I met with Professor Hunt in the caf to talk about the first project. We discussed what elements of bicycling could be interesting for me to speak about and I decided to look into the use of helmets. We also spoke about the public speaking I did in high school which was really different to what we were doing in this class as I was used to doing speeches on things like novels for english and he helped me work out how to approach writing my first speech for this subject.
For my first presentation I looked at the TED Talk “Why we Shouldn’t Bike with a Helmet” by Mikael Colville-Andersen. I went through his speech and looked at things that contribute to credibility such as virtue, intelligence and goodwill and how he used them to try and convince the audience of his argument. I found this to be a really interesting video to use for this presentation as all his evidence only supported not using helmets but he still made sure that he told the audience there was another side to the debate and did not forcefully put his opinion on them.
Mikael Colvilles Speech addresses the reasons the reasons he believes bicycle helmets should not be used. Colvilles occupation gives the audience the impression that he is a credible source before he begins speaking. Colville is the bicycle ambassador for Copenhagen enforcing the idea that he is a credible source and is heavily immersed in bicycle culture making him well informed about the subject which is a key factor in credibility.
Colvilles intelligence on the subject is emphasised through his use of research and statistics throughout his speech. Colville opens by presenting some of his own research about how effective helmets. He then poses the question why do cyclists have to wear helmets but those using motor vehicles do not. In demonstrating that he has spent extensive time researching Colville is able to show the audience that this is a topic he is extremely passionate about. He also recognises that using only his own research does not validate his argument. He goes on to reference other reliable sources such as Monash University and talks about the research they have done into why those driving cars should be wearing helmets. Colville is able to use this to reiterate his argument but also keep his own credibility intact by showing there are other sources that see things from a similar perspective.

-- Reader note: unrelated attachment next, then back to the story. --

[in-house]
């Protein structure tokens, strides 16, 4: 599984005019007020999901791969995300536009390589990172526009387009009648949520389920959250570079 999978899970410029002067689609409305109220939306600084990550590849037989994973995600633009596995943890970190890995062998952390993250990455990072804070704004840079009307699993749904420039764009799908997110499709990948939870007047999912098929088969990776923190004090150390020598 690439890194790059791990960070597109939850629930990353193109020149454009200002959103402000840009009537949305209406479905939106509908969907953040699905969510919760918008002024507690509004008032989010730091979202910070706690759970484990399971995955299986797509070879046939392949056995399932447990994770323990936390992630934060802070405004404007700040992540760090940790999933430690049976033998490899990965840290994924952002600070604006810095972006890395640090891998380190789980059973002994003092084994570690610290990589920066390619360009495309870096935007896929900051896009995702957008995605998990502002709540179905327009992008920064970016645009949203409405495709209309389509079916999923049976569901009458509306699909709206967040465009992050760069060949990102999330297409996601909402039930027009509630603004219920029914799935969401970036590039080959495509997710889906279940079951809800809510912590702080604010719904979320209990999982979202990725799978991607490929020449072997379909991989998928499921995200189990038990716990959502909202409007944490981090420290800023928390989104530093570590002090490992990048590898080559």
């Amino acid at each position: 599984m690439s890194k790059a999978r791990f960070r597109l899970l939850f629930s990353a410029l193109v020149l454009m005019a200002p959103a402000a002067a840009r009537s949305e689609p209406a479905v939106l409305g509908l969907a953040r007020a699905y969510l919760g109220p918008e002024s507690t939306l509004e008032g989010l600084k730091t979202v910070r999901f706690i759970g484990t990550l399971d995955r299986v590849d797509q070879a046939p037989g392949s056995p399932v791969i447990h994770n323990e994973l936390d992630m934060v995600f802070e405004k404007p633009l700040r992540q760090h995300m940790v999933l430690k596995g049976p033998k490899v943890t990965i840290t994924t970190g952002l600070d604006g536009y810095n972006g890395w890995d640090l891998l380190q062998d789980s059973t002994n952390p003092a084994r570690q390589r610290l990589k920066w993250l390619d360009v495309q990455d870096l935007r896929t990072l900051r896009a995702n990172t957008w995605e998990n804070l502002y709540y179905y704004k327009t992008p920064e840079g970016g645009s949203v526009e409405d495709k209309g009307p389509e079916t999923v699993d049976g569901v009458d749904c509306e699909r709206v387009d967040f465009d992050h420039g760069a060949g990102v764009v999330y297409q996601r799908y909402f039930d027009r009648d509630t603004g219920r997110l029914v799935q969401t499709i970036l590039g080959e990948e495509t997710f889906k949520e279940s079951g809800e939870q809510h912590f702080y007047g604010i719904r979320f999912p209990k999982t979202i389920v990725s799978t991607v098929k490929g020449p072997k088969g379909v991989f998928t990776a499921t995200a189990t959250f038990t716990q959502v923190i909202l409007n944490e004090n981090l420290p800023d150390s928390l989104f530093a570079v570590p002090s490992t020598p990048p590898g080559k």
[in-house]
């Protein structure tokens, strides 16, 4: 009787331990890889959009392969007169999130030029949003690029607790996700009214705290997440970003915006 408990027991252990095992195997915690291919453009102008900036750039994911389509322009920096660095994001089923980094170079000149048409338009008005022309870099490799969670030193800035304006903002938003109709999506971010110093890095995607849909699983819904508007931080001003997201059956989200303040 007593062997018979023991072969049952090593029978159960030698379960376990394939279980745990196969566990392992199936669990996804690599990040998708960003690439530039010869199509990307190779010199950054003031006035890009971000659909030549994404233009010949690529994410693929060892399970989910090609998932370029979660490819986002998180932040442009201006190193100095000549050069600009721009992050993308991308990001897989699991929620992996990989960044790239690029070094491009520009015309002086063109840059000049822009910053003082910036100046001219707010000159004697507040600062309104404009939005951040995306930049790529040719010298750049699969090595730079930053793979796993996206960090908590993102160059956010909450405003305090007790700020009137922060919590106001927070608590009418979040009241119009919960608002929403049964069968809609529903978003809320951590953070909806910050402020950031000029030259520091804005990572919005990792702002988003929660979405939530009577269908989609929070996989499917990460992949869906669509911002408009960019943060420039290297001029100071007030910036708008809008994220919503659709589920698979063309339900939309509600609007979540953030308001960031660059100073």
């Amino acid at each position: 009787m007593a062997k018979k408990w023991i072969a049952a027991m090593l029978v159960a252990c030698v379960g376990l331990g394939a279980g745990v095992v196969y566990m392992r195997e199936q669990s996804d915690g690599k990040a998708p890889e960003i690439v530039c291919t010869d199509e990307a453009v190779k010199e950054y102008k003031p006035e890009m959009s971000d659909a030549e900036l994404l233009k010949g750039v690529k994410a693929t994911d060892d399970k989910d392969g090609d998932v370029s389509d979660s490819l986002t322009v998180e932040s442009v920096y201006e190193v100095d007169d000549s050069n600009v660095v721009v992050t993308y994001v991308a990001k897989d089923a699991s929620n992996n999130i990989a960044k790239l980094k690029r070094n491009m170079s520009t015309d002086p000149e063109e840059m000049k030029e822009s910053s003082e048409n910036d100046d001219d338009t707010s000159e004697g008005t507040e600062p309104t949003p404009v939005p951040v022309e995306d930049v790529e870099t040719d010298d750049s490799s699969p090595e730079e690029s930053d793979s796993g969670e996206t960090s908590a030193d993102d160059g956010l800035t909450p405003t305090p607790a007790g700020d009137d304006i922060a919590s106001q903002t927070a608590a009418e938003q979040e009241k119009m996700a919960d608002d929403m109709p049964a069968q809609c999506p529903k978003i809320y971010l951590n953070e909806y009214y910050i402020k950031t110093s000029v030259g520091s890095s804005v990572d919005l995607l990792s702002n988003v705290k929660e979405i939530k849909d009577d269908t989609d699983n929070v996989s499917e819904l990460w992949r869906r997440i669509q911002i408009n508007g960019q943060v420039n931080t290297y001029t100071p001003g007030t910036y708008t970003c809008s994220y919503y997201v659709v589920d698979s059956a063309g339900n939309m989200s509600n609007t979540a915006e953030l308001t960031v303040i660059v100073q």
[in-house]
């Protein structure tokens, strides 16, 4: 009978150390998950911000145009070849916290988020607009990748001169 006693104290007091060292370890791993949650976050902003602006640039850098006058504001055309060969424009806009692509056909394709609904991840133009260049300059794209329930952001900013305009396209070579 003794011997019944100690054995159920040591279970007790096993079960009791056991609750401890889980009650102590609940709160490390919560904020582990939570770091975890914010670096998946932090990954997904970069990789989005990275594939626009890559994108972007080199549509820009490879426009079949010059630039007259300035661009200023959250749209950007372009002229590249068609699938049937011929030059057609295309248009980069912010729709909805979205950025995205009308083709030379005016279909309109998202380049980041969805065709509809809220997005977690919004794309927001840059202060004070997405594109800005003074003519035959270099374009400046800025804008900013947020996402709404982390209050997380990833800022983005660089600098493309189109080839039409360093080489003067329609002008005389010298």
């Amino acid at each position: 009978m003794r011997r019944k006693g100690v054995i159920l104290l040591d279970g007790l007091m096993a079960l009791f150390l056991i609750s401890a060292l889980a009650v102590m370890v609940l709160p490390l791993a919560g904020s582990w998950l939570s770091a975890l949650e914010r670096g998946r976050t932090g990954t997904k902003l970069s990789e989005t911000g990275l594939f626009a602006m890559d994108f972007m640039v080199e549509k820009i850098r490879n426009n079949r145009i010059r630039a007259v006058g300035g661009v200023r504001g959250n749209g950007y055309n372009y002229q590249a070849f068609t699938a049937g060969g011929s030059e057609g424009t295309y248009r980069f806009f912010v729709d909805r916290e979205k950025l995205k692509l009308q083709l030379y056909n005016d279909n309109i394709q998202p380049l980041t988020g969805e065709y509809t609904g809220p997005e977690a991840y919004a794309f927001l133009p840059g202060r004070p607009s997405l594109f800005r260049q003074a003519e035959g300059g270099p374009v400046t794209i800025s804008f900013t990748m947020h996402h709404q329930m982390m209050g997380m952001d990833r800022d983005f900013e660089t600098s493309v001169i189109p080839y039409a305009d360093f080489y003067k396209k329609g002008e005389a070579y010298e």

Colvilles speech is presented in a way that shows he does care about both the well being of the audience but also that of broader society. Colville says that one of the problems with enforcing helmets is that it gives the audience the impression that cycling is dangerous. He explains this by saying that we live in a society that is heavily influenced by the potential risks of our actions. As a result of this many people automatically rule out cycling as a mode of transport when in reality is is potentially safer than travelling by motor vehicles that don’t require any safety equipment. Colville does not only address the safety benefits of cycling but also goes on to explain the benefits for both the health of the individual riding and the positive environmental impact. The way Colville speaks about this topic shows he is not only trying to convince the audience to agree with him but genuinely wants them to take their own safety into consideration when travelling.